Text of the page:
As a 29-year-old, college-educated professional, I see my fair share of friends posting photos of their newborns on Facebook. This should come as no surprise, but what I am also noticing is a good number of couples posting pictures of their furry friends to Facebook. These are college educated people in their 30s who hold down white-collar jobs and have the means to support a family, but choose to adopt a dog or cat from the SPCA and dress it up for holidays and sporting events just as some would do with their children. These are not just a few fringe people trying to make a statement, but rather a significant number of engineers, doctors, lawyers, and accountants, all of whom are holding off on starting a family…for the time being. What is contributing to this trend?
The notion of working for a company for 20 years and retiring with a pension and a gold watch emblazoned with the company logo is dead. Those just starting their careers and those with five or ten years of work experience can tell you that the current work environment in the United States is very volatile. Millennials face a tough labor market defined by intensity and uncertainty. If you do land a decent paying white-collar job, the threat of layoff is always looming and Americans are working longer hours than ever before. Properly raising a child in this labor environment is a major stress and risky endeavor for all but the most affluent.
Student Load Burden
For those who graduated college in 2011, the average student loan burden was $26,000, and the level of indebtedness is only expected to increase as rising college tuition costs continue to outpace inflation. The debt burden means that young married couples often start out over $50,000 in debt, eroding their expendable income and forcing them to make tough decisions about starting a family. Many young college-educated couples find it irresponsible to bring another person into the world when their household income barely tops their student loan burden. How is a Millennial couple to come up with the funds necessary for raising a child, much less start a college fund for their bundle of joy, when they are still paying off their own student loans?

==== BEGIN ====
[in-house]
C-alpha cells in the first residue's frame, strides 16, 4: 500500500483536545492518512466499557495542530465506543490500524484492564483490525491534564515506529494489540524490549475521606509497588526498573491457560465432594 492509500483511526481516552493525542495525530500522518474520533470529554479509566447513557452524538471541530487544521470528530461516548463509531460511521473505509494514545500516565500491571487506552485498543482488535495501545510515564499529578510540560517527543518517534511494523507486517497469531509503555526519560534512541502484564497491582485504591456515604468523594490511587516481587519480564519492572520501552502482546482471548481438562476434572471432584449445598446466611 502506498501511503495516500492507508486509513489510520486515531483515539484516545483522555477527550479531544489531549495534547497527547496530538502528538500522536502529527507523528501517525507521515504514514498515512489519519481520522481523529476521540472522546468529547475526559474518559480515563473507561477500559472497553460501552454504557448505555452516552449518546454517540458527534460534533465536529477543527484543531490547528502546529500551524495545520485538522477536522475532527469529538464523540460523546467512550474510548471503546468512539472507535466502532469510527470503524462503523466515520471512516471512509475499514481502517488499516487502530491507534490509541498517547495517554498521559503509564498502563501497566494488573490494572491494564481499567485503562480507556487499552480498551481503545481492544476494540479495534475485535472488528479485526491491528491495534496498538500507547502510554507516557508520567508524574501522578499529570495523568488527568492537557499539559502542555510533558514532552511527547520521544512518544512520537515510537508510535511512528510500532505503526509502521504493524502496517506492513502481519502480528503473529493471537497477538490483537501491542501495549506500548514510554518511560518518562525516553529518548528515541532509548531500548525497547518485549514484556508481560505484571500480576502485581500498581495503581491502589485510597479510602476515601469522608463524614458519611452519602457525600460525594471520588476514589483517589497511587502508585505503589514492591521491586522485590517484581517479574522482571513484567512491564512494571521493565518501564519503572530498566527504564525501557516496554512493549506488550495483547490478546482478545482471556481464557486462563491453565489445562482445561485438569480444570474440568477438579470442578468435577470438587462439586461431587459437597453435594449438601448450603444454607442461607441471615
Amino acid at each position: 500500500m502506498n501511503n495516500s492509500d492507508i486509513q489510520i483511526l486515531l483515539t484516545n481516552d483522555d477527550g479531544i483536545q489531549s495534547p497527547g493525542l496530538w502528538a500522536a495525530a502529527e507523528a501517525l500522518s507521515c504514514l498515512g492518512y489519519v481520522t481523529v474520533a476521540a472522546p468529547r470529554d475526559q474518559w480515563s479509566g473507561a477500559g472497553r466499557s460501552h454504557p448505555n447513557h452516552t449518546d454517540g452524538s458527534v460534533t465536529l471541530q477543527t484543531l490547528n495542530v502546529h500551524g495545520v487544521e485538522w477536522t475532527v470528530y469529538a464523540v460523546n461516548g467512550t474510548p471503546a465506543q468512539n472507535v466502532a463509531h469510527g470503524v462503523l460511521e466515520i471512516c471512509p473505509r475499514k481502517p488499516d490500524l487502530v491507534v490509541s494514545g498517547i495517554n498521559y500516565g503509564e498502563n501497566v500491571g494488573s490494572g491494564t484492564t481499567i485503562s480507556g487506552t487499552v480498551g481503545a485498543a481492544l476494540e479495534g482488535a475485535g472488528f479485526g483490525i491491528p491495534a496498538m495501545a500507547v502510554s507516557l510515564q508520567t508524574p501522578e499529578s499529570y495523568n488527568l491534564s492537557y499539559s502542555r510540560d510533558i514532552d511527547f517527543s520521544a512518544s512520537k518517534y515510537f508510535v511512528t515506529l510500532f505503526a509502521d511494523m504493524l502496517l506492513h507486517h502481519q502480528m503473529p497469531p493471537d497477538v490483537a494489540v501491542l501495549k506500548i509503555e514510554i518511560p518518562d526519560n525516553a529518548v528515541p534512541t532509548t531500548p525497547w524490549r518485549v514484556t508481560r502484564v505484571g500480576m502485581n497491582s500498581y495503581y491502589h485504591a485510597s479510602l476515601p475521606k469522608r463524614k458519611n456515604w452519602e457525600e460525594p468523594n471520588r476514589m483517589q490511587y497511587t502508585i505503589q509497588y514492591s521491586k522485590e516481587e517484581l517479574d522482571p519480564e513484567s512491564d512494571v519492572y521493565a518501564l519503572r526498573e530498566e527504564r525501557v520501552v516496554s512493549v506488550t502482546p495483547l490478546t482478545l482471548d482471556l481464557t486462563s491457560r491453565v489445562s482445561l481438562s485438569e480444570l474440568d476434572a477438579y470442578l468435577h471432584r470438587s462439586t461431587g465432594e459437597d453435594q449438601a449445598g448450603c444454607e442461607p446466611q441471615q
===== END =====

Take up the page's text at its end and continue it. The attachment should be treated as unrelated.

Cost of Living
Generation Why not only has the task of dealing with crushing student loan burdens, but the increasing cost of living is also creating an economic environment where many Millennials must wait to start a family. The cost of food, energy, and health insurance have increased significantly since the dawn of the new millennium and all of these expenses are creating a scenario where it is just not feasible to add another mouth at the table.
Generation Why tends to be more educated about their family planning options than any previous generation. They have also seen how expensive a modern college education is and just how important such formal schooling is if they are to have any hope of survival in a tough job market in a globalized world. Millennials don’t want their children to endure the stresses that have been pushed upon them so they are choosing to hold off on the dream of a family until their finances can support the immense expense.
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